Annan told reporters on Friday that the new appointment will be announced soon.
“I will be naming a special representative shortly, and his duty station will be Baghdad,” he said
Asked when, he replied, “Let’s say in about a week, within a week.”
Annan ordered all UN international staff to leave Iraq in October following two bombings at UN headquarters and a spate of attacks targeting foreign workers.
The first bombing on 19 August killed 22 people, including top UN envoy Sergio Vieira de Mello.
Since the withdrawal, Annan has dispatched senior UN officials on special assignments, including special adviser Lakhdar Brahimi – who helped put together the interim government that will take power on 30 June – and the UN elections chief Carina Perelli.
First senior UN official
The new UN envoy would be the first senior official permanently based in Iraq since October, but Annan has said he won’t send large numbers of UN staff back to Iraq until the security situation improves.
“The United Nations is doing everything it can to help Iraqis prepare for free and credible elections in January next year”
Even though the current UN mission for Iraq works out of headquarters in neighbouring Amman, Jordan, Annan defended its effectiveness.
“The United Nations is doing everything it can to help Iraqis prepare for free and credible elections in January next year,” he said. “It is vital that the interim government is given a real chance to exercise sovereignty in the meantime. I appeal to all concerned to do what they can to facilitate its formidable task.”
Annan said Perelli’s team helped put in place the legal framework for elections and a team of Iraqis was now being trained in Mexico to prepare for the elections.
Operating from Jordan
In addition to helping with elections, and eventually with the drafting of a new Iraqi constitution, Annan said UN staff in Amman have been operating in Iraq using local staff. The UN Development Programme, for example, is handling a $200 million programme with Iraqi staff, he said.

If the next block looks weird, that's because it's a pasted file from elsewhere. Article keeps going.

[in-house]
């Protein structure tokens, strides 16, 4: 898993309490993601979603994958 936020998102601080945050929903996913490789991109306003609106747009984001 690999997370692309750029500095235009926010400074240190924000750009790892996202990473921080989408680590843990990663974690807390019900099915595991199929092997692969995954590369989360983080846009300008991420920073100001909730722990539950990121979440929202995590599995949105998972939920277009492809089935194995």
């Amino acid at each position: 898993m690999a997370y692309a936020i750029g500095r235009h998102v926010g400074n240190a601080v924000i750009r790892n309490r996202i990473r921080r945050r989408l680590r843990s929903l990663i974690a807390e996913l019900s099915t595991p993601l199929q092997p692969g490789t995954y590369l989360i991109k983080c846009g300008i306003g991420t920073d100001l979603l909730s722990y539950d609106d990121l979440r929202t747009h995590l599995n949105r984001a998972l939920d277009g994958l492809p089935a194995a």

“We are doing whatever we can from Amman, and where necessary we do cross-border trips,” he said. “We are trying to find creative ways to assist without necessarily overexposing our staff.”
There are limits to what force
The UN Security Council approved a major role for the United Nations after the handover of power, but made it contingent on security conditions, leaving it up to Annan to decide when staff should return.
He stressed that the electoral process and the political transition that the United Nations just helped with “are very critical activities.”
“Quite frankly, if we are going to resolve the conflict in Iraq, it’s through political reconciliation, it’s through political work, it’s through inclusive, participatory elections and the national conference that will be held next month” to bring all parts of Iraqi society together, Annan said.
“There are limits to what force alone can do; you have to go the political route,” he stressed.
“So please do not underestimate efforts to get the political process going and to get the Iraqis engaged in talking to each other, democratically and otherwise. And I think that that is, in the long run, going to make much more difference than any force you can put in,” Annan said.